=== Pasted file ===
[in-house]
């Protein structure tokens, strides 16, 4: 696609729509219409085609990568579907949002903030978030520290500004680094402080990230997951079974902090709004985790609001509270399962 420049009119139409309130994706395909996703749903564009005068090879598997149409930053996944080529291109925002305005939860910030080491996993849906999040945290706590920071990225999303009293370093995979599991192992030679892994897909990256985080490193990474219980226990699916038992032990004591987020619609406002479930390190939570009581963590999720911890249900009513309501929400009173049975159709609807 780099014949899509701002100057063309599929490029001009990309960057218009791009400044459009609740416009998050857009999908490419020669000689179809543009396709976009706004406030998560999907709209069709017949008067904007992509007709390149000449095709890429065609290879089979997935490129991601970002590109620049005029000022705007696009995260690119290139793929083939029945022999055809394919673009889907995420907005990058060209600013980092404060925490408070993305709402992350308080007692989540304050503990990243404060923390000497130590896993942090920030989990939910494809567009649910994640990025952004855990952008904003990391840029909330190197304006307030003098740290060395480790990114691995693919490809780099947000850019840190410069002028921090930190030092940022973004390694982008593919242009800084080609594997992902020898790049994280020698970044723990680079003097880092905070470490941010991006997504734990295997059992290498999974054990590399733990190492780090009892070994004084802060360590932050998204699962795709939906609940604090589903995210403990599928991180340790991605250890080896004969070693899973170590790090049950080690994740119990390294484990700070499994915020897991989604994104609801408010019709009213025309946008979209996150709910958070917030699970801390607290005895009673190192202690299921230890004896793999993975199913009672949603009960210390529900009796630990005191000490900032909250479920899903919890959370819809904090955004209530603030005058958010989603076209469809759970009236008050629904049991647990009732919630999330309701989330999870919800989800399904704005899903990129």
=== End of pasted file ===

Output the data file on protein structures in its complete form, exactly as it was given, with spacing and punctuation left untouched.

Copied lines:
[in-house]
């Protein structure tokens, strides 16, 4: 696609729509219409085609990568579907949002903030978030520290500004680094402080990230997951079974902090709004985790609001509270399962 420049009119139409309130994706395909996703749903564009005068090879598997149409930053996944080529291109925002305005939860910030080491996993849906999040945290706590920071990225999303009293370093995979599991192992030679892994897909990256985080490193990474219980226990699916038992032990004591987020619609406002479930390190939570009581963590999720911890249900009513309501929400009173049975159709609807 780099014949899509701002100057063309599929490029001009990309960057218009791009400044459009609740416009998050857009999908490419020669000689179809543009396709976009706004406030998560999907709209069709017949008067904007992509007709390149000449095709890429065609290879089979997935490129991601970002590109620049005029000022705007696009995260690119290139793929083939029945022999055809394919673009889907995420907005990058060209600013980092404060925490408070993305709402992350308080007692989540304050503990990243404060923390000497130590896993942090920030989990939910494809567009649910994640990025952004855990952008904003990391840029909330190197304006307030003098740290060395480790990114691995693919490809780099947000850019840190410069002028921090930190030092940022973004390694982008593919242009800084080609594997992902020898790049994280020698970044723990680079003097880092905070470490941010991006997504734990295997059992290498999974054990590399733990190492780090009892070994004084802060360590932050998204699962795709939906609940604090589903995210403990599928991180340790991605250890080896004969070693899973170590790090049950080690994740119990390294484990700070499994915020897991989604994104609801408010019709009213025309946008979209996150709910958070917030699970801390607290005895009673190192202690299921230890004896793999993975199913009672949603009960210390529900009796630990005191000490900032909250479920899903919890959370819809904090955004209530603030005058958010989603076209469809759970009236008050629904049991647990009732919630999330309701989330999870919800989800399904704005899903990129």